A proposal to return $210 million to Australian clients of failed Wall Street investment bank Lehman Brothers was in jeopardy last night after the bank's lawyers made an 11th-hour bid to seize control over a vote determining its fate.
The vote is expected to take place at the Lehman Brothers Australia creditors' meeting in Sydney on Wednesday. But there were fears that a vote could be delayed and a proposal indefinitely suspended if lawyers for the investment bank were successful in putting pressure on liquidators.
Local councils, churches and charities are among the former clients of the failed bank, whose collapse in 2008 marked the beginning of the global financial crisis. They were hoping to recover up to half their money under the proposal, which needs to be approved by creditors, including some related parties to Lehman, and the Federal Court.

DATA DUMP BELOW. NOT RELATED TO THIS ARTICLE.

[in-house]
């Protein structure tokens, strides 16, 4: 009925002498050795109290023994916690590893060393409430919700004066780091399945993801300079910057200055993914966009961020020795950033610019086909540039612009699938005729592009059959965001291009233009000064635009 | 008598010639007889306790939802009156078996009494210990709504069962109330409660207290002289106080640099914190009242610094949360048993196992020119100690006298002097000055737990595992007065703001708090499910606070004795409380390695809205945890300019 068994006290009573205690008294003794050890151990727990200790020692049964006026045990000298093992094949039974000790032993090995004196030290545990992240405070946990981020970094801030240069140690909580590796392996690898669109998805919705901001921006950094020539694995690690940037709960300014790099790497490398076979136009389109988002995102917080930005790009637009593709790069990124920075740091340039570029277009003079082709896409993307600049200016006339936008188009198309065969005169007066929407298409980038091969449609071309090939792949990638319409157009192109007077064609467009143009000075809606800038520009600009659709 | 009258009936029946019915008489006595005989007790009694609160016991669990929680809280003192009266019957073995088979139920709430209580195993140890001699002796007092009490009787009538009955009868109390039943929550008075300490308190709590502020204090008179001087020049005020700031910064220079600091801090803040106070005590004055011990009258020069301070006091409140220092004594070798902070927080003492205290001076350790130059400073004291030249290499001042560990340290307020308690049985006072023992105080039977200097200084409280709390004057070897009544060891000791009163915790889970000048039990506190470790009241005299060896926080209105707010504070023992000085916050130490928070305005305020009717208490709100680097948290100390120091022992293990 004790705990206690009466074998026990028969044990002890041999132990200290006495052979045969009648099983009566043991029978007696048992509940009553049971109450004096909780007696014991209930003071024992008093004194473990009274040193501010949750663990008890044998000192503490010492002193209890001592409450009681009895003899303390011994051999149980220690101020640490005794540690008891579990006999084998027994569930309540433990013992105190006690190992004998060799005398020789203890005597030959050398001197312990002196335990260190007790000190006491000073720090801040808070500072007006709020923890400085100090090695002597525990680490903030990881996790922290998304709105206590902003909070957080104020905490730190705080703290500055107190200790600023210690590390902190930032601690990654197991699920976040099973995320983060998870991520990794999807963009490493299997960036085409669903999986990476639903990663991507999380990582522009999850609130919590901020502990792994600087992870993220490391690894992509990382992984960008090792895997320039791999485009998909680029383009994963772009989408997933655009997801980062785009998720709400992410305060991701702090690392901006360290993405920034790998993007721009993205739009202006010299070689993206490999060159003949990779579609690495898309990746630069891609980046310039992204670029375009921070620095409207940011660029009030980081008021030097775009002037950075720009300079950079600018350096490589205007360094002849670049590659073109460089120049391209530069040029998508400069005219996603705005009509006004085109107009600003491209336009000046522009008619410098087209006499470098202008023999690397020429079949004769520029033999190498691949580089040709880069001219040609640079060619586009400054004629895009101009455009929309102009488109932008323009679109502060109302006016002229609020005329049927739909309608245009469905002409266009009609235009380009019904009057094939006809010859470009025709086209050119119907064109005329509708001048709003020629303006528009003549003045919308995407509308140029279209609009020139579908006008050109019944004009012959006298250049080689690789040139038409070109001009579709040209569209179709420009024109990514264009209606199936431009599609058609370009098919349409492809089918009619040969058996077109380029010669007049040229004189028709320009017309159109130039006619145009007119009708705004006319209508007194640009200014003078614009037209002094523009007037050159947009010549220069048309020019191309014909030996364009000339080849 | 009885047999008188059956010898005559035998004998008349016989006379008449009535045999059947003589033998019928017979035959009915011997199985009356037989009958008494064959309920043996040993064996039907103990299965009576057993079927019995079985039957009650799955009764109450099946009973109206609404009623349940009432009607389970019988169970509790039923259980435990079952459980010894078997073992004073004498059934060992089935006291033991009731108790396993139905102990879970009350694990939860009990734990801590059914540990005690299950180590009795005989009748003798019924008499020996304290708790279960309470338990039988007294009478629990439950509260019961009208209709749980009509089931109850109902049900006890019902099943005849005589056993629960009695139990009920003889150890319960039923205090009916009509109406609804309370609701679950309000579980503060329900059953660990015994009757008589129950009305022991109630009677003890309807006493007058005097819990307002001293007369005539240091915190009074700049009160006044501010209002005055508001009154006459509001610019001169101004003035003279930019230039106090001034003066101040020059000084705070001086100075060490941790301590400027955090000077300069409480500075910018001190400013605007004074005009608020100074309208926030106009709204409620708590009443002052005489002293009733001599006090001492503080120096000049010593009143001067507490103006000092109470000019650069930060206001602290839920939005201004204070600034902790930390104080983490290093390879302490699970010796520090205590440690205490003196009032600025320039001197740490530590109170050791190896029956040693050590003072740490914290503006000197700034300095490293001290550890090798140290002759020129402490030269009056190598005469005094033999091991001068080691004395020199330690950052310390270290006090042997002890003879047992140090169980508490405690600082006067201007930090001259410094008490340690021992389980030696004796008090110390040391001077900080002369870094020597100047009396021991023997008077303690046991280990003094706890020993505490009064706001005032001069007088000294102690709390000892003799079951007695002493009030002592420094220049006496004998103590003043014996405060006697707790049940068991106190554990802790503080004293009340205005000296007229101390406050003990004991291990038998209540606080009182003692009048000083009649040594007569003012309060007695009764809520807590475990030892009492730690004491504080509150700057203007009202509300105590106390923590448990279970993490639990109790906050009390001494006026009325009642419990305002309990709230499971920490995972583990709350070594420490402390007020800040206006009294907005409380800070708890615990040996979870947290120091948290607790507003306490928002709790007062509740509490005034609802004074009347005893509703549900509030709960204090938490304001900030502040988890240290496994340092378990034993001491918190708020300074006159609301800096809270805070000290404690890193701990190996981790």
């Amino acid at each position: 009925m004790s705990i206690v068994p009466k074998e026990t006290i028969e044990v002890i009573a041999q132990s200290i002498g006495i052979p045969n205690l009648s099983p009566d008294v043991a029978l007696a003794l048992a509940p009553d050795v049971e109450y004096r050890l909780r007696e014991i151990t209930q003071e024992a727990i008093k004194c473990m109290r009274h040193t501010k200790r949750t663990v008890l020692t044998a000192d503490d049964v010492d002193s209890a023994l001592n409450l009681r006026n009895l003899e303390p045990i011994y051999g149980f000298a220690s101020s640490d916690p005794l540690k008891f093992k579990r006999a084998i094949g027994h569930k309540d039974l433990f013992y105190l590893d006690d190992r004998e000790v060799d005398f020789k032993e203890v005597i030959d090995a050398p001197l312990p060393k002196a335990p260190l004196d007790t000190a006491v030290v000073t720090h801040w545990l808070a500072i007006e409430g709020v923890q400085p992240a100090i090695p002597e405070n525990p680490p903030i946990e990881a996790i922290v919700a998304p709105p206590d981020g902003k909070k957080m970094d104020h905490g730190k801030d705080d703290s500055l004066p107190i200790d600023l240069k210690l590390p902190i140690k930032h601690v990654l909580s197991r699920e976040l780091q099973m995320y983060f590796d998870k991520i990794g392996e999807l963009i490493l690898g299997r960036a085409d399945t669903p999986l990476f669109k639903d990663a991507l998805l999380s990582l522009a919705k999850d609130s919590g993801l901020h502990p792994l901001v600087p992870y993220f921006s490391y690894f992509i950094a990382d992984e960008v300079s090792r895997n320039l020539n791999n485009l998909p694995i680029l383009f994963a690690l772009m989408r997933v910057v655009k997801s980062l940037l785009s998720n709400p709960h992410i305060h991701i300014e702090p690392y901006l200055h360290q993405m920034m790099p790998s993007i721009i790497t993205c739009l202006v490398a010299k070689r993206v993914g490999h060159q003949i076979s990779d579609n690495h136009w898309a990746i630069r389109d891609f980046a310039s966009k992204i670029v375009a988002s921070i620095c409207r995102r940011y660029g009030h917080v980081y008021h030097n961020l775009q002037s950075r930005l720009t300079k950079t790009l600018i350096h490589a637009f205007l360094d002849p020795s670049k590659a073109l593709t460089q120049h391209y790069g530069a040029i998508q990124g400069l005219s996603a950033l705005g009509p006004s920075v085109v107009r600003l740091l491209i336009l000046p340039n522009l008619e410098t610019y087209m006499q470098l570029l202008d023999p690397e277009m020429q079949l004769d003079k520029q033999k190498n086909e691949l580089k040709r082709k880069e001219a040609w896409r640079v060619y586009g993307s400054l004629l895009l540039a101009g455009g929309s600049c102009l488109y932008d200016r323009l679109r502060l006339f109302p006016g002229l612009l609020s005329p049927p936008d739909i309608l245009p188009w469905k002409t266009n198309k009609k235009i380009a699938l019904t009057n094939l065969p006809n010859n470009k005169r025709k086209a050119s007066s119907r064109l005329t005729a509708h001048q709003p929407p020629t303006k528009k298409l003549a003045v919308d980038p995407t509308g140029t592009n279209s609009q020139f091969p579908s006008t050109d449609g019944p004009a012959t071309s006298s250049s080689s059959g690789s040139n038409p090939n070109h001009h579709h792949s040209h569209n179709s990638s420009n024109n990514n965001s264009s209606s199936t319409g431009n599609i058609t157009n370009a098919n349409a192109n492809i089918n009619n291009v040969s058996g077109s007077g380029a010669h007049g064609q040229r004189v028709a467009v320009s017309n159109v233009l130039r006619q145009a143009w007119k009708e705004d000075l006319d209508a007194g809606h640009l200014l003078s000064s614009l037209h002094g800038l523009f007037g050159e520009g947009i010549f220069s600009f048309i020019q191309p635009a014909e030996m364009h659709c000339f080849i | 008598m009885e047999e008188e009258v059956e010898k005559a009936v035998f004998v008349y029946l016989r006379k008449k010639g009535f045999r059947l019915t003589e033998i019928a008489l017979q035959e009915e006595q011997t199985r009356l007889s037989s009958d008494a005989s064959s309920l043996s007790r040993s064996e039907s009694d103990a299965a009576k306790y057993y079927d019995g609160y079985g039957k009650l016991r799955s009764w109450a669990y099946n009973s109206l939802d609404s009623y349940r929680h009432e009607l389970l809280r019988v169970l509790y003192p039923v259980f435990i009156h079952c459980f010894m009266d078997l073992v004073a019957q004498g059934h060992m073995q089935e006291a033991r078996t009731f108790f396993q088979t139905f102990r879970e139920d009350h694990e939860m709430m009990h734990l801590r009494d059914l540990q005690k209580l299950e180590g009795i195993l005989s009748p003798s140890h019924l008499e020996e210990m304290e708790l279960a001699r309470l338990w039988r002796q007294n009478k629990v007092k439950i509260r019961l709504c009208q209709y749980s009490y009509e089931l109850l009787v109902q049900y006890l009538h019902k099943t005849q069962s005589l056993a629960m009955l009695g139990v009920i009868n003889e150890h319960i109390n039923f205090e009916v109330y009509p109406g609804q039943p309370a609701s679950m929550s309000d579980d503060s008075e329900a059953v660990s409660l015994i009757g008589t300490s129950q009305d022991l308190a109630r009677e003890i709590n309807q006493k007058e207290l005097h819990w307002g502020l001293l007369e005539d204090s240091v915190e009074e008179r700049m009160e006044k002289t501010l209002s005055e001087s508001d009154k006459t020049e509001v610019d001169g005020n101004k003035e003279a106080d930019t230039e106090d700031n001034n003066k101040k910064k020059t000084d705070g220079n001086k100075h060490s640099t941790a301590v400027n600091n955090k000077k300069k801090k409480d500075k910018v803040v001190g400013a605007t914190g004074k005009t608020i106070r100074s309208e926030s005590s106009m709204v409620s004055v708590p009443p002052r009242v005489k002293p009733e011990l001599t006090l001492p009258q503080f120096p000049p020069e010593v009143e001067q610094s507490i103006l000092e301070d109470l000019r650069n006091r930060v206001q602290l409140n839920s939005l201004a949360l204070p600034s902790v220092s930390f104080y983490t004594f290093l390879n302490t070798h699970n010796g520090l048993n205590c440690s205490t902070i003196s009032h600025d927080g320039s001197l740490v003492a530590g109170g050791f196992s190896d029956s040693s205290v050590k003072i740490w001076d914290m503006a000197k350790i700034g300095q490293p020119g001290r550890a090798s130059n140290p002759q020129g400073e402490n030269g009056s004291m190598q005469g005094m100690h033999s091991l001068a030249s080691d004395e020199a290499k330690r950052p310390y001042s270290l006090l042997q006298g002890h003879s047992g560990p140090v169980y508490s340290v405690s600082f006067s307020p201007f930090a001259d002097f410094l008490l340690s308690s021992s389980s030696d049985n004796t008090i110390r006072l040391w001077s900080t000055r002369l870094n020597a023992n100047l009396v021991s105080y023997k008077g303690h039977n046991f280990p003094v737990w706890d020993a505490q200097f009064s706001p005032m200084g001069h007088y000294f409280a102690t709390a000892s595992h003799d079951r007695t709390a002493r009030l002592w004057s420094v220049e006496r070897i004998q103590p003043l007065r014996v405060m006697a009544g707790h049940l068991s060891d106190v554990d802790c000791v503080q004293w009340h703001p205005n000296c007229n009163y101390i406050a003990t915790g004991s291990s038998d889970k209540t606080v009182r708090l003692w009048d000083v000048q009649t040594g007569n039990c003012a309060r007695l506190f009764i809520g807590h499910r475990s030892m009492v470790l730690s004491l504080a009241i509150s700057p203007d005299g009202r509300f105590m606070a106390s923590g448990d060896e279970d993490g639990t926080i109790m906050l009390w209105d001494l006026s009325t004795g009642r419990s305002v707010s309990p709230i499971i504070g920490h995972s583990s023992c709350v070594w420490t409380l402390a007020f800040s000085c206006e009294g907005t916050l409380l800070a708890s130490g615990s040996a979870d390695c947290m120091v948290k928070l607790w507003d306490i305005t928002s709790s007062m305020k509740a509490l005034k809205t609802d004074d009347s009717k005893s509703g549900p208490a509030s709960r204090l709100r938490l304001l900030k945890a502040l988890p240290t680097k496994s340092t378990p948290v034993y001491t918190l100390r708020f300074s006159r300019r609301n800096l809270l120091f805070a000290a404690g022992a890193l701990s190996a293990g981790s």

But on Friday night, the investment bank's holding company purchased the rights of the related parties, enabling them to vote it down and throw years of negotiations into disarray.
Philip Hoser, a partner at Jones Day representing the US Lehman Brothers holding company, said his clients had reservations about the proposal and were considering how to vote.
"The holding company now in effect controls the fate of the scheme," he said.
IMF Australia's executive director John Walker, who represents the non-profit organisations, said the move was a blatant attempt by the US holding company to control the process. "We're simply wanting a vote," he said.
The proposal follows a decision in the Federal Court that found the Australian arm of the bank - previously called Grange Securities - had breached its fiduciary duty by advising the councils and charities to purchase synthetic collateralised debt obligations.